Bob Herbert asks: ‘Who is Barack Obama?’




Brutal column today from Bob Herbert at the NY Times on Obama’s credibility:

Mr. Obama is in danger of being perceived as someone whose rhetoric, however skillful, cannot always be trusted. He is creating a credibility gap for himself, and if it widens much more he won’t be able to close it.

And, there’s this:

Mr. Obama promised during the campaign that he would be a different kind of president, one who would preside over a more open, more high-minded administration that would be far more in touch with the economic needs of ordinary working Americans. But no sooner was he elected than he put together an economic team that would protect, above all, the interests of Wall Street, the pharmaceutical industry, the health insurance companies, and so on.

How can you look out for the interests of working people with Tim Geithner whispering in one ear and Larry Summers in the other?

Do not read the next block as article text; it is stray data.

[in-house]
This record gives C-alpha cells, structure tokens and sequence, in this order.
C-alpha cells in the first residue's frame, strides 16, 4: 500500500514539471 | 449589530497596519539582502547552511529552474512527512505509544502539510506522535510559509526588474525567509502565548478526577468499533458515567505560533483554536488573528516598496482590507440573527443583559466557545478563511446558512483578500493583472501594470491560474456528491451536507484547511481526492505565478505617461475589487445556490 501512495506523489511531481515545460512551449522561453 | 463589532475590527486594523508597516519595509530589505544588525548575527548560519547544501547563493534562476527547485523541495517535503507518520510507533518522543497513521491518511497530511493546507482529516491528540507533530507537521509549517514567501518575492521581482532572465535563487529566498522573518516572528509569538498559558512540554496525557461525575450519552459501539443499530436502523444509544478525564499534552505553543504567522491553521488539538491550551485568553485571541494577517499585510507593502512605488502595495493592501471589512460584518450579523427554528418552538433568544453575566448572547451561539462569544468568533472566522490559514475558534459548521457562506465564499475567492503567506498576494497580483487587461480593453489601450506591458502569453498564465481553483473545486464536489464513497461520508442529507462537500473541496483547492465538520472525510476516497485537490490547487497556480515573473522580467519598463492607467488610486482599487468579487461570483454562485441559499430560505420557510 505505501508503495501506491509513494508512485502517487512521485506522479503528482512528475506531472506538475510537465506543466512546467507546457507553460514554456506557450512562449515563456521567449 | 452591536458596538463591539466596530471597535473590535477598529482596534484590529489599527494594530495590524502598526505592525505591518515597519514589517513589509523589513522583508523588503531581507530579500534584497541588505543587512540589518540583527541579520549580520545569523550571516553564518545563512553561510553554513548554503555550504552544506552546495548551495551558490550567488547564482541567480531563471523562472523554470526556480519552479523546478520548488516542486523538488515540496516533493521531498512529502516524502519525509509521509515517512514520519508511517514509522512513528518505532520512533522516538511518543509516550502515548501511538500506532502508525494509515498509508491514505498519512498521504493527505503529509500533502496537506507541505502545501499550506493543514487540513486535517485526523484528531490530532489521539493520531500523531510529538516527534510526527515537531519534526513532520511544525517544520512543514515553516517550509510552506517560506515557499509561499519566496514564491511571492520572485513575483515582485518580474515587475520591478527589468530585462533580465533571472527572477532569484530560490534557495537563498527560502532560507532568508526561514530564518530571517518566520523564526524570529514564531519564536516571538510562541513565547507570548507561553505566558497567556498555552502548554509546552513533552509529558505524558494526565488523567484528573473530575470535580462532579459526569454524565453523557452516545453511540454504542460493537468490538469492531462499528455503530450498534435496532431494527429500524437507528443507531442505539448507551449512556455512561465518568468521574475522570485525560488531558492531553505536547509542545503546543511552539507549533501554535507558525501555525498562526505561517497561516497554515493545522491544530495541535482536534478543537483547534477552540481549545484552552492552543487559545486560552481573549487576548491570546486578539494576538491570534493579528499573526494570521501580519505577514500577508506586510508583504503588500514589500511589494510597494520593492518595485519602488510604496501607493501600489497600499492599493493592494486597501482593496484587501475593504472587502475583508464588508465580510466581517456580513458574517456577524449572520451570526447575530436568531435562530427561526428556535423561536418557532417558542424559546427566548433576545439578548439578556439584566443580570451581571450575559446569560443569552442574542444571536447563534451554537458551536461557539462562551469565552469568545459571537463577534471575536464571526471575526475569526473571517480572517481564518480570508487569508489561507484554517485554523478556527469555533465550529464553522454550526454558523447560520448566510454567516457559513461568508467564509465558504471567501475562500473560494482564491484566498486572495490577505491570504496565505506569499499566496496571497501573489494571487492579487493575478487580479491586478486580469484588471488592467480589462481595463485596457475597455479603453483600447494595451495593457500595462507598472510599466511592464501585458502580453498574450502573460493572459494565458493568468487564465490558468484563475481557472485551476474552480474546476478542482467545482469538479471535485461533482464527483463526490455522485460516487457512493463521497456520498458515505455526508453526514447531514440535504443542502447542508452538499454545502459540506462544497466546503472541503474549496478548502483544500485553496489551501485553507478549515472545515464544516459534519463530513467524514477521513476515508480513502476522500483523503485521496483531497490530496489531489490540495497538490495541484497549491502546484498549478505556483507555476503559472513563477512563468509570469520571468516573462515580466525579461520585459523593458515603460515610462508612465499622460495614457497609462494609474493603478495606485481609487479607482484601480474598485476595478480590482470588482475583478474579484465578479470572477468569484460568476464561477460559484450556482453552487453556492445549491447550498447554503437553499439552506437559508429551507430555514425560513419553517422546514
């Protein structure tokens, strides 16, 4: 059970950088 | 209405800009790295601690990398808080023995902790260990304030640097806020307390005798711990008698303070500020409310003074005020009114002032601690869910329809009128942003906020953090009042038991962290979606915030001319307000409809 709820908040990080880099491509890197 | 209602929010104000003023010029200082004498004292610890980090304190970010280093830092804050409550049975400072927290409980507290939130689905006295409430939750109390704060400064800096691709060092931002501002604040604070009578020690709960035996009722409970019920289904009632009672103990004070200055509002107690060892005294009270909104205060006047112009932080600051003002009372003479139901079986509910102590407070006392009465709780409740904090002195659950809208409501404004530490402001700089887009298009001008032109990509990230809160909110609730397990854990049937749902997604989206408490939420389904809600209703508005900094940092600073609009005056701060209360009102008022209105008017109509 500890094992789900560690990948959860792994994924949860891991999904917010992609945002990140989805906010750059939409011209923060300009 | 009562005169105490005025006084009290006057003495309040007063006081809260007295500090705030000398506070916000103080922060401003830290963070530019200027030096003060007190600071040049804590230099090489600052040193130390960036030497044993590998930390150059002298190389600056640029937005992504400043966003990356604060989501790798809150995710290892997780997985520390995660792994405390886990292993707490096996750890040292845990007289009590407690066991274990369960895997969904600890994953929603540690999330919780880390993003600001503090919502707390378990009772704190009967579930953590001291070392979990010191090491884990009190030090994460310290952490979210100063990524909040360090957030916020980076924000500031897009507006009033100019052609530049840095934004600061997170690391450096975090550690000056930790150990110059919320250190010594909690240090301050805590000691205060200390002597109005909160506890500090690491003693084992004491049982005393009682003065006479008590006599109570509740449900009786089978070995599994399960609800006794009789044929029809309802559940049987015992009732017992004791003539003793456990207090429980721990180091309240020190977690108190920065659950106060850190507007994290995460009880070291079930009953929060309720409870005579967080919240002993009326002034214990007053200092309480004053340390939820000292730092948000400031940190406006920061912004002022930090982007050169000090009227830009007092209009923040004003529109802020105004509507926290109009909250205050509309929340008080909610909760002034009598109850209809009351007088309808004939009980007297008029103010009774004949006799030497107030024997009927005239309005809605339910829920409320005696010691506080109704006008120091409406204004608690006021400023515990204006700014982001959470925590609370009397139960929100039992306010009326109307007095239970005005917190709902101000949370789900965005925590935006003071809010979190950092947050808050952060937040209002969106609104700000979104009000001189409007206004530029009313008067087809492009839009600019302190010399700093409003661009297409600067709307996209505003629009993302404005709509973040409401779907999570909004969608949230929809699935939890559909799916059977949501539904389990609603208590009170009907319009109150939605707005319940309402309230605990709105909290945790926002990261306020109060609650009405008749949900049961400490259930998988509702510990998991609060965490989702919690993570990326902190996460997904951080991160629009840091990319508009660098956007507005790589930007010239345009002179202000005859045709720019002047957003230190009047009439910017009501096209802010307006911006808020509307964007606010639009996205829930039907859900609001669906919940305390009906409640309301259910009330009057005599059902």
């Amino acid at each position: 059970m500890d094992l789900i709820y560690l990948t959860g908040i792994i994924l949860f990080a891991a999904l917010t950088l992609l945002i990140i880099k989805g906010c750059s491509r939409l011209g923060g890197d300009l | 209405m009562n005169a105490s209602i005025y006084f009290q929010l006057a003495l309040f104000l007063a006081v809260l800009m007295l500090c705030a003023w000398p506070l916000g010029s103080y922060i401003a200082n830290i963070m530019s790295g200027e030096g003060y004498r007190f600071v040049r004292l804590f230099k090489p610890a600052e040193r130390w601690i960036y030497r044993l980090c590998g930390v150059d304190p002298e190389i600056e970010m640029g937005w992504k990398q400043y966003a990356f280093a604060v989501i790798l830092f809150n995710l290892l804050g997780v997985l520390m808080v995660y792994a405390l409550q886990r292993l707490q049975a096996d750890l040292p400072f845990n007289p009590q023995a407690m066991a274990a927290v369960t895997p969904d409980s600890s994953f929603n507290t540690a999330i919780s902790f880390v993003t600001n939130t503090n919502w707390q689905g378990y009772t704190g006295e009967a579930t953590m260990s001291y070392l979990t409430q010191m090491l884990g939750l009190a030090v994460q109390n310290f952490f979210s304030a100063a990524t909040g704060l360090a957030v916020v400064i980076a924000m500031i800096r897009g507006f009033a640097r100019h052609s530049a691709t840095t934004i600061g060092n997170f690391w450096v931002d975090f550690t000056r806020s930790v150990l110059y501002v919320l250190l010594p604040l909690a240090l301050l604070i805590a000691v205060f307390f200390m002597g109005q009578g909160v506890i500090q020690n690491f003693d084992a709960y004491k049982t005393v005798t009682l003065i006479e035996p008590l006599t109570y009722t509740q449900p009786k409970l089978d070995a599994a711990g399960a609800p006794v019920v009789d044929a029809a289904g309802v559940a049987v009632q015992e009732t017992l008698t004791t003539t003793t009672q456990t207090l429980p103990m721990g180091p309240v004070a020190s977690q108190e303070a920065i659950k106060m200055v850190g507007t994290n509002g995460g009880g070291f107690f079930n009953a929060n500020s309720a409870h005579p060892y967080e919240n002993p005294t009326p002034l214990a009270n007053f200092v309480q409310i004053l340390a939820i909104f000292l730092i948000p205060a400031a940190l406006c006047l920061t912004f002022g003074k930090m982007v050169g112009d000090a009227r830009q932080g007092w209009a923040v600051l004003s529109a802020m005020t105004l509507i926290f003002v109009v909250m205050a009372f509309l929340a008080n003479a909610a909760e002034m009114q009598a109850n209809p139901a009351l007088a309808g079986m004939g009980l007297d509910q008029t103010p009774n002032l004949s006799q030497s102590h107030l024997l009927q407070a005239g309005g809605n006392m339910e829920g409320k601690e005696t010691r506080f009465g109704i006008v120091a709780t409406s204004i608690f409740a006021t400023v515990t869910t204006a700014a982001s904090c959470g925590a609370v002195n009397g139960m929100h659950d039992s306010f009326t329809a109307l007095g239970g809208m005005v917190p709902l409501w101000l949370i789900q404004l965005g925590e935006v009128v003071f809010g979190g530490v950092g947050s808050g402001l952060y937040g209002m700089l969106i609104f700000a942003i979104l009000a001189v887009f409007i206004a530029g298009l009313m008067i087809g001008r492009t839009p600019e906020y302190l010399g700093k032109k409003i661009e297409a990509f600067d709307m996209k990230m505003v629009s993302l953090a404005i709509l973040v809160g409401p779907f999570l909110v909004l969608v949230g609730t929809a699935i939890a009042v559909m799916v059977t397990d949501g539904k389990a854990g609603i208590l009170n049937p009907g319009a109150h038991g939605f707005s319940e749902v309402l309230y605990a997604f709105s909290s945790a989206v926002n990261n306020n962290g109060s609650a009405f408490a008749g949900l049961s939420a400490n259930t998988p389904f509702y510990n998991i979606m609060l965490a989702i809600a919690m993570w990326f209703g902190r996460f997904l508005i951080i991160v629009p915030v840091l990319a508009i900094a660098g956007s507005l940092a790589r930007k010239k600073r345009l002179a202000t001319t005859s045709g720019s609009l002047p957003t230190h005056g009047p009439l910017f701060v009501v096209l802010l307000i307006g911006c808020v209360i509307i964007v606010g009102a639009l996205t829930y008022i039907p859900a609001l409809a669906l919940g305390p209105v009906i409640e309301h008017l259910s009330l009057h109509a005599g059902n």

A lot of people have been asking that same question about Geithner and Summers.

Herbert doesn’t hold back at all. This isn’t the kind of pre-State of the Union analysis that Team Obama needs or wants. But, Herbert is an ally. His words should permeate the White House bubble.


On October 27, 2010, Joe was one of five bloggers who interviewed President Obama. Joe is a DC-based political consultant with over twenty-five years of experience at both the state and federal level. Joe has managed political operations and legislative efforts for both candidates and issues-based organizations. For seven years, he was the Director of State Legislation at Handgun Control, Inc. He served as that organization's first Political Director during the 2000 cycle. Joe is a graduate of the University of Maine School of Law. In addition, he has a Masters in Public Administration from Lehigh University and received his B.A. from the University of New Hampshire. Joe also has a fun dog, Petey, a worthy successor to Boomer, who got Joe through eight years of Bush and Cheney. Joe likes to think he is a world class athlete having finished the 2005 Chicago Marathon in the time of 4:10. He has completed six other marathons as well -- and is still determined to break the four hour mark.

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